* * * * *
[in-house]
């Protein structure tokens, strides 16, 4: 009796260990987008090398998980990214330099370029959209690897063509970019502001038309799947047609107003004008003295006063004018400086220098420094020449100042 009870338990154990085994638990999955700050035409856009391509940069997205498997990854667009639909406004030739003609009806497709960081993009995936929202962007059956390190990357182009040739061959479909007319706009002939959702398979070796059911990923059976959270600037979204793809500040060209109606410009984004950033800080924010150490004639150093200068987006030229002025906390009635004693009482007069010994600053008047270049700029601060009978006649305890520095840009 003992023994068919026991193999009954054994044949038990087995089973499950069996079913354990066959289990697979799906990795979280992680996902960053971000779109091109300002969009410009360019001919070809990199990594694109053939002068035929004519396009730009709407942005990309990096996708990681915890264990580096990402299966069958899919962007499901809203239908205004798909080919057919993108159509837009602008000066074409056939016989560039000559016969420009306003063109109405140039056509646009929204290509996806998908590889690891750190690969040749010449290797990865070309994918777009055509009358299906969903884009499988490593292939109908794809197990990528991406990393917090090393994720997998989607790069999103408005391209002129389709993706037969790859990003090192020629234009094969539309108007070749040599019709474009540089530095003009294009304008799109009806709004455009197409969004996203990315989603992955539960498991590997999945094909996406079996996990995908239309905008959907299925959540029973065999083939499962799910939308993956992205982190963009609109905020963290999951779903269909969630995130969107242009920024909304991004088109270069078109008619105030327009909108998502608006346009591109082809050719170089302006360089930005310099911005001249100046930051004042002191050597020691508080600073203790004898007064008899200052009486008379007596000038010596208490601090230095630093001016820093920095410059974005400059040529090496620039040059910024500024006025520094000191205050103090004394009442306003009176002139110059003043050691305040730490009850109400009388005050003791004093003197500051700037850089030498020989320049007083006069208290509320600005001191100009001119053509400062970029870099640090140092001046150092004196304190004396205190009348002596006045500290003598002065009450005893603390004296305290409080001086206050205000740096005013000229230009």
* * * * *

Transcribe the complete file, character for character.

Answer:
[in-house]
């Protein structure tokens, strides 16, 4: 009796260990987008090398998980990214330099370029959209690897063509970019502001038309799947047609107003004008003295006063004018400086220098420094020449100042 009870338990154990085994638990999955700050035409856009391509940069997205498997990854667009639909406004030739003609009806497709960081993009995936929202962007059956390190990357182009040739061959479909007319706009002939959702398979070796059911990923059976959270600037979204793809500040060209109606410009984004950033800080924010150490004639150093200068987006030229002025906390009635004693009482007069010994600053008047270049700029601060009978006649305890520095840009 003992023994068919026991193999009954054994044949038990087995089973499950069996079913354990066959289990697979799906990795979280992680996902960053971000779109091109300002969009410009360019001919070809990199990594694109053939002068035929004519396009730009709407942005990309990096996708990681915890264990580096990402299966069958899919962007499901809203239908205004798909080919057919993108159509837009602008000066074409056939016989560039000559016969420009306003063109109405140039056509646009929204290509996806998908590889690891750190690969040749010449290797990865070309994918777009055509009358299906969903884009499988490593292939109908794809197990990528991406990393917090090393994720997998989607790069999103408005391209002129389709993706037969790859990003090192020629234009094969539309108007070749040599019709474009540089530095003009294009304008799109009806709004455009197409969004996203990315989603992955539960498991590997999945094909996406079996996990995908239309905008959907299925959540029973065999083939499962799910939308993956992205982190963009609109905020963290999951779903269909969630995130969107242009920024909304991004088109270069078109008619105030327009909108998502608006346009591109082809050719170089302006360089930005310099911005001249100046930051004042002191050597020691508080600073203790004898007064008899200052009486008379007596000038010596208490601090230095630093001016820093920095410059974005400059040529090496620039040059910024500024006025520094000191205050103090004394009442306003009176002139110059003043050691305040730490009850109400009388005050003791004093003197500051700037850089030498020989320049007083006069208290509320600005001191100009001119053509400062970029870099640090140092001046150092004196304190004396205190009348002596006045500290003598002065009450005893603390004296305290409080001086206050205000740096005013000229230009």